Surrounding visitors with a watery moat provided a model for quarantine that was imitated for centuries. Ships from diseased ports had to shelter on the island of Ratonneau before entering Marseilles. America’s own Ellis Island was used to quarantine immigrants until 1954. The fictional Vito Corleone spends a lonely 40 days on the island after immigration officials diagnose him with smallpox in The Godfather Part II.
Quarantine provided a middle way between complete openness and shutting down trade routes entirely. Before 1377, Ragusa had turned travelers away, but that meant an end to all commerce. Quarantine permitted some trade, while still reducing the flow of disease.
Inbound ships and their trading partners will always want to speed things up. The collective interest lies in isolation—the individual advantage comes from connection. This divide between individual and collective interests remains key today. During the COVID-19 crisis, many countries and even US states asked travelers to self-quarantine upon arrival. But self-quarantine is hard to enforce, and it is a good bet that many flouted the rules.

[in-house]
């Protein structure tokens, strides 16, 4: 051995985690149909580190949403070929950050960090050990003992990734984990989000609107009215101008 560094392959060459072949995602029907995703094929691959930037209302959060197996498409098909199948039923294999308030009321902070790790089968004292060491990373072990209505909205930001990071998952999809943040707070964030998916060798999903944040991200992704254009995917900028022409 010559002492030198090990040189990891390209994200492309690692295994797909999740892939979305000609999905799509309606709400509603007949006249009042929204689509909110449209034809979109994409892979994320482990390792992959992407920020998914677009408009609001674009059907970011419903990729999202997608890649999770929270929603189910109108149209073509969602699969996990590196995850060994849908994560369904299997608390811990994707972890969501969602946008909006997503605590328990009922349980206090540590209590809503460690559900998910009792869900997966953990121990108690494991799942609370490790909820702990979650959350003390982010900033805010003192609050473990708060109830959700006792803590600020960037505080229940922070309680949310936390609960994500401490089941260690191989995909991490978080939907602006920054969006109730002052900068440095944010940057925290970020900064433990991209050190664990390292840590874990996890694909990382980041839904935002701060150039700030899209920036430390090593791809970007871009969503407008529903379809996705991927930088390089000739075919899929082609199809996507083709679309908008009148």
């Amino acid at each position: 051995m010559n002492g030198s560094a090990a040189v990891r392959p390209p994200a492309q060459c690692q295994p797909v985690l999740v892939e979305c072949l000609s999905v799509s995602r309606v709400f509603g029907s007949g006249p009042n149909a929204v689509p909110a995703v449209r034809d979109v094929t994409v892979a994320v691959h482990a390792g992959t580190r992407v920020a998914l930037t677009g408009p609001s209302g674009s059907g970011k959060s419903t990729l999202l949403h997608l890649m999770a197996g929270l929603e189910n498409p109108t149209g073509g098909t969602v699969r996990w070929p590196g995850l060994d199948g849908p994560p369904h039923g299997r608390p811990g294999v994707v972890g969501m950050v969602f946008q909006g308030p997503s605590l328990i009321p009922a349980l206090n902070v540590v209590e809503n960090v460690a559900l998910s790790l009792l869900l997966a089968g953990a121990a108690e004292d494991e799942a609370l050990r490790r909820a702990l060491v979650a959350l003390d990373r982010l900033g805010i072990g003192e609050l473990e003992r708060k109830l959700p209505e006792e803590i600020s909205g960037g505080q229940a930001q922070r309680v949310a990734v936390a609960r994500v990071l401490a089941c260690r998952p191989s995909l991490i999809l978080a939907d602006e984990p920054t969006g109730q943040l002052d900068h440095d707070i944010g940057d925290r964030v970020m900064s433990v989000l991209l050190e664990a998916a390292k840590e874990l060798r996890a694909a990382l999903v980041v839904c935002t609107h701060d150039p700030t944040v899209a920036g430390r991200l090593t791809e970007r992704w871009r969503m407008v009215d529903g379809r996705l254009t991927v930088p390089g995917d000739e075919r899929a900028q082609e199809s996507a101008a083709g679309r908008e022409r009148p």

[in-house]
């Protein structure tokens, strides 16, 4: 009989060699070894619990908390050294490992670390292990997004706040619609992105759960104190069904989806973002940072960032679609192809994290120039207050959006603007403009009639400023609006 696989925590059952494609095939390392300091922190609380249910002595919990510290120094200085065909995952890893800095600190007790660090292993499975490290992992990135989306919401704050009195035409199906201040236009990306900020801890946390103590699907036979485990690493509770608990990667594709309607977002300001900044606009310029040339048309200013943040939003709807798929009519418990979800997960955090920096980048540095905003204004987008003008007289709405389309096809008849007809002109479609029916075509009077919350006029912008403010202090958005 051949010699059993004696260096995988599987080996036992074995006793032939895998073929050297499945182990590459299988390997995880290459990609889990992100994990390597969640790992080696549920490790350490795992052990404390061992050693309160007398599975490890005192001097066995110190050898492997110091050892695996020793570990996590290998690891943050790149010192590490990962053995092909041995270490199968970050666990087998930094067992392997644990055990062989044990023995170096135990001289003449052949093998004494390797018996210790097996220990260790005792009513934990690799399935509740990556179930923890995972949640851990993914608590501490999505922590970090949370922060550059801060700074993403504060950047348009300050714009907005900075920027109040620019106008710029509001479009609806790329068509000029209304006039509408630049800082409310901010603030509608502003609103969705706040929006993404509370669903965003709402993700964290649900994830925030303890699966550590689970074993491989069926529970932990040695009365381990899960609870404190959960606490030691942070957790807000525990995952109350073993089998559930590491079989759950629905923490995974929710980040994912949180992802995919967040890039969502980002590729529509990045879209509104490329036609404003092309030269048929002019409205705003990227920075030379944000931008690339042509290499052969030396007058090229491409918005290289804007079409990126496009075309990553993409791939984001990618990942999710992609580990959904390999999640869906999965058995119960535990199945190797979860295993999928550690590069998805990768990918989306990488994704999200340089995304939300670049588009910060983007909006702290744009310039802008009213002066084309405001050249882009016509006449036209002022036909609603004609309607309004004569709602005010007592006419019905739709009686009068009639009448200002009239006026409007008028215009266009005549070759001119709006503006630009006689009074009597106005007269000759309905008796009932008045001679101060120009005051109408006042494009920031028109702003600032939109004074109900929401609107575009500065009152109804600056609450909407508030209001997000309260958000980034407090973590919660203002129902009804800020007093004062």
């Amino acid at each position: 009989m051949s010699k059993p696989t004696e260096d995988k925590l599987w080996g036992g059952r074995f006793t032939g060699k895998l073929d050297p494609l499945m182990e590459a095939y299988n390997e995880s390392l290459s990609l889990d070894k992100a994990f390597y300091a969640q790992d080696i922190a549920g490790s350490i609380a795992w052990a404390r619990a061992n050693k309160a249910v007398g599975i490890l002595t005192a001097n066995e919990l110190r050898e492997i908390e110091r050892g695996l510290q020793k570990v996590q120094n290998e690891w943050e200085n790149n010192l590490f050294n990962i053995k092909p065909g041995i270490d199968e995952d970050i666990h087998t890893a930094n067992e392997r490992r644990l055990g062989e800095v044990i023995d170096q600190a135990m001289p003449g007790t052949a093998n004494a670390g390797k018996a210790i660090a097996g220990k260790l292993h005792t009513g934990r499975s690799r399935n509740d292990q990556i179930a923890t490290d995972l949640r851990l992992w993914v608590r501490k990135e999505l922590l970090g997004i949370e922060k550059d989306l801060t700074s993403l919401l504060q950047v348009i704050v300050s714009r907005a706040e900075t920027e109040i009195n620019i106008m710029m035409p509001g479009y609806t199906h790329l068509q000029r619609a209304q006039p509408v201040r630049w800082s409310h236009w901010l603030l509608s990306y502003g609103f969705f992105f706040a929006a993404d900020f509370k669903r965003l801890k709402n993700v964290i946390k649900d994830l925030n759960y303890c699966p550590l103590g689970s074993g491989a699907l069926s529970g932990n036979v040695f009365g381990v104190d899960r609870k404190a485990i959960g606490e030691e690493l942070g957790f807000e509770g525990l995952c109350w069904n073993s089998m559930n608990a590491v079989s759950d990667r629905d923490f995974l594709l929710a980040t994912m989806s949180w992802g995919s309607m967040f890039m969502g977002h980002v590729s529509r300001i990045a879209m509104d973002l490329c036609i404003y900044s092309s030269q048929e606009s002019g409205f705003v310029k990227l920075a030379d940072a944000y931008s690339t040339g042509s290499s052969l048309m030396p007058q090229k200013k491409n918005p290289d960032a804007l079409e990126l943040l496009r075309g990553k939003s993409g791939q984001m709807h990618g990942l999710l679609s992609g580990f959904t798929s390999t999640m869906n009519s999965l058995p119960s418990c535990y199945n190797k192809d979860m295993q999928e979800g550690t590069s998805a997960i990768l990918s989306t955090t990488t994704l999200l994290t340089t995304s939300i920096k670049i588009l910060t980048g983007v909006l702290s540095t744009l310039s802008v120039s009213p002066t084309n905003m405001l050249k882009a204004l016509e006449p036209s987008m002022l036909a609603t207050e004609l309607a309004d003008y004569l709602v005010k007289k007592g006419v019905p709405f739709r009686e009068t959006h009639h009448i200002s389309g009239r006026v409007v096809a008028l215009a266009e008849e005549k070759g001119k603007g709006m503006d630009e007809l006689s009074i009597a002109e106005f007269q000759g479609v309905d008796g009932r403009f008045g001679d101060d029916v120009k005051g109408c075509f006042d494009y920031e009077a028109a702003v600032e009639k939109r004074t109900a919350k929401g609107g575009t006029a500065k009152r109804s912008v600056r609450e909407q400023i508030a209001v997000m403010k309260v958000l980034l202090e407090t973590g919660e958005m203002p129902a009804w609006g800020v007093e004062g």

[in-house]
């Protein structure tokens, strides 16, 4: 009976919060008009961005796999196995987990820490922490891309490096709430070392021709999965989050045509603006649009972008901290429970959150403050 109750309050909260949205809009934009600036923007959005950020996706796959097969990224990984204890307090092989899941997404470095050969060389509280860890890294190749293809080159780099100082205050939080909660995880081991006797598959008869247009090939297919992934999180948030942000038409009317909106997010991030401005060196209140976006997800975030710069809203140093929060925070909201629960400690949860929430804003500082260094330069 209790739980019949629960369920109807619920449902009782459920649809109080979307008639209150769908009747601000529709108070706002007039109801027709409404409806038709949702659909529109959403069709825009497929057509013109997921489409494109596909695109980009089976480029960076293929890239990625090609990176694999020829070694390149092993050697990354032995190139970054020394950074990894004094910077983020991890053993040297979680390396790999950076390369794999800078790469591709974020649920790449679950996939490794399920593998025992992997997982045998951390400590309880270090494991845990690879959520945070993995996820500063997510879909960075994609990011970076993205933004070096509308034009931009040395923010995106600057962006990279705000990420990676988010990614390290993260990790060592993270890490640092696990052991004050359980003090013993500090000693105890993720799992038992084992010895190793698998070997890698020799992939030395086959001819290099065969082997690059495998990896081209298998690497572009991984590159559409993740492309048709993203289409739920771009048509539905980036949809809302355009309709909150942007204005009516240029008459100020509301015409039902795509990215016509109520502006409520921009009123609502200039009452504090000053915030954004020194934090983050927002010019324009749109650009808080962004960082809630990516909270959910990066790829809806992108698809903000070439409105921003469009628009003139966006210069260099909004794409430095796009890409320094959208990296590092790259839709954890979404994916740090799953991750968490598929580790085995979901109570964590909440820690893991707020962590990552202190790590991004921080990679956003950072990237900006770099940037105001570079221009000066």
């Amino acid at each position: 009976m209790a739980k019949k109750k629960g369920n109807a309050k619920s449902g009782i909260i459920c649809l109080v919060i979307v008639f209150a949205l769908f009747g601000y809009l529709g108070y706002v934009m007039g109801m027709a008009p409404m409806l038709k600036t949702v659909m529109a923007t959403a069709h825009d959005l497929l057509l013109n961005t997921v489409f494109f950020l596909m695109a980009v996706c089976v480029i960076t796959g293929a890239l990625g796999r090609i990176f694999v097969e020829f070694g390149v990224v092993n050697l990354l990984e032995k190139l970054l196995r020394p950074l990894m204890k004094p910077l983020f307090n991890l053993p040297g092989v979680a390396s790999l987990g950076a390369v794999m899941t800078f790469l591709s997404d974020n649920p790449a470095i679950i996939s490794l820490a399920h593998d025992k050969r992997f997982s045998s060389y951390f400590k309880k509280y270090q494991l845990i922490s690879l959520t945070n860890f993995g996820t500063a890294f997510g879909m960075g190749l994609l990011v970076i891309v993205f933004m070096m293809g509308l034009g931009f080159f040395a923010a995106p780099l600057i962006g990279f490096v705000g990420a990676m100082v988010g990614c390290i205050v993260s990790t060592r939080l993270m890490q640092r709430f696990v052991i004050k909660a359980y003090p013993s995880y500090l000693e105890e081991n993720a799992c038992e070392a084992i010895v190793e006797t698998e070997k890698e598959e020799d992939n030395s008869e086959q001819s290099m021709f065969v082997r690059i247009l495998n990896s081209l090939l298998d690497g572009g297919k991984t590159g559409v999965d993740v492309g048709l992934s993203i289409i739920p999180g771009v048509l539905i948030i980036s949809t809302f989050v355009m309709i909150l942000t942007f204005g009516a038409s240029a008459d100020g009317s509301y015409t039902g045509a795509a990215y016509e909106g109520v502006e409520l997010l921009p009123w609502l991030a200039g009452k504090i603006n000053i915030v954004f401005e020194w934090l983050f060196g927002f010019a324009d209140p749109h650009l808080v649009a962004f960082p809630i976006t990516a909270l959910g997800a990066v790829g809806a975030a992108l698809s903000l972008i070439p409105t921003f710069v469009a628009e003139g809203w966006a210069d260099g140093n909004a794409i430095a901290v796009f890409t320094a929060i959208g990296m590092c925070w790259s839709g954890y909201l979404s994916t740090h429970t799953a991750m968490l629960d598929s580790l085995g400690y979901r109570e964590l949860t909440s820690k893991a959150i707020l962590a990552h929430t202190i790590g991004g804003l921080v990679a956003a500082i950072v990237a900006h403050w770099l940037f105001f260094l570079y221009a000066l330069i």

The Ragusans didn’t just establish Europe’s first quarantine. They created a shared strength to protect the city: elected public health officials were empowered with broad authority to enforce these and other rules. In 1390, the city appointed officiales contra venientes de locis pestiferis (officials against travelers from places of plague). After 1397, these health officers were elected annually and, after 1426, they served without pay. Ragusa, like Venice, was an aristocratic republic, and its leadership positions, including the plague fighters, were almost exclusively patricians. Venice followed Ragusa’s lead in 1486, and “by the middle of the 16th century all the major cities of Northern Italy had permanent Magistracies of public health.”
Ragusa would eventually up the isolation time to 40 days for travelers arriving on land; quaranta, which means “forty” in Italian, provides the root of the word quarantine. The choice of 40 days may have owed more to biblical authority than strictly scientific knowledge. After all, Jesus wandered for 40 days in the wilderness. Moses spent 40 days in the clouds of Mount Sinai. Noah traveled 40 days on his ark. And the Israelites wandered in the desert for 40 years. Those models of social isolation seemed to place quarantine on solid spiritual ground.